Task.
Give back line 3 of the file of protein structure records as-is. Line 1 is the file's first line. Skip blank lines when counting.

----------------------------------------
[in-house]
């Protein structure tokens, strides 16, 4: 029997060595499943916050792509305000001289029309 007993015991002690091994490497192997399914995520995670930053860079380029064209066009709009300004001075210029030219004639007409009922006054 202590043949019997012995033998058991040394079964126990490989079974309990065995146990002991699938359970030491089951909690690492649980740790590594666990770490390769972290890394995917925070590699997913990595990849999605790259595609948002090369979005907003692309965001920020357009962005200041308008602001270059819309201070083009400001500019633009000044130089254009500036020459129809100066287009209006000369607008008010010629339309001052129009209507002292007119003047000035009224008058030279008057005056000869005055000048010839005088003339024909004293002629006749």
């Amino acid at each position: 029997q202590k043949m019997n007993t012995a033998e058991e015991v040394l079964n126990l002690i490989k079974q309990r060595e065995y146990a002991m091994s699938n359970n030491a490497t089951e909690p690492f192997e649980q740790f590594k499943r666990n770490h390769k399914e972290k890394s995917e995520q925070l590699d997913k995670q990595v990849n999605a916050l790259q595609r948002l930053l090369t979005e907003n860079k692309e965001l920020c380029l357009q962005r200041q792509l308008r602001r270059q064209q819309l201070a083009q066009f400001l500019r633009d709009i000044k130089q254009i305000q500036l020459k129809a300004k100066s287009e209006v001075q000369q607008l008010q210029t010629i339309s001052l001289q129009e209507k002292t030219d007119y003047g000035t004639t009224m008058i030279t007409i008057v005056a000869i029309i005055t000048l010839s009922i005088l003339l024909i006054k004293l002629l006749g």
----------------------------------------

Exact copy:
């Amino acid at each position: 029997q202590k043949m019997n007993t012995a033998e058991e015991v040394l079964n126990l002690i490989k079974q309990r060595e065995y146990a002991m091994s699938n359970n030491a490497t089951e909690p690492f192997e649980q740790f590594k499943r666990n770490h390769k399914e972290k890394s995917e995520q925070l590699d997913k995670q990595v990849n999605a916050l790259q595609r948002l930053l090369t979005e907003n860079k692309e965001l920020c380029l357009q962005r200041q792509l308008r602001r270059q064209q819309l201070a083009q066009f400001l500019r633009d709009i000044k130089q254009i305000q500036l020459k129809a300004k100066s287009e209006v001075q000369q607008l008010q210029t010629i339309s001052l001289q129009e209507k002292t030219d007119y003047g000035t004639t009224m008058i030279t007409i008057v005056a000869i029309i005055t000048l010839s009922i005088l003339l024909i006054k004293l002629l006749g």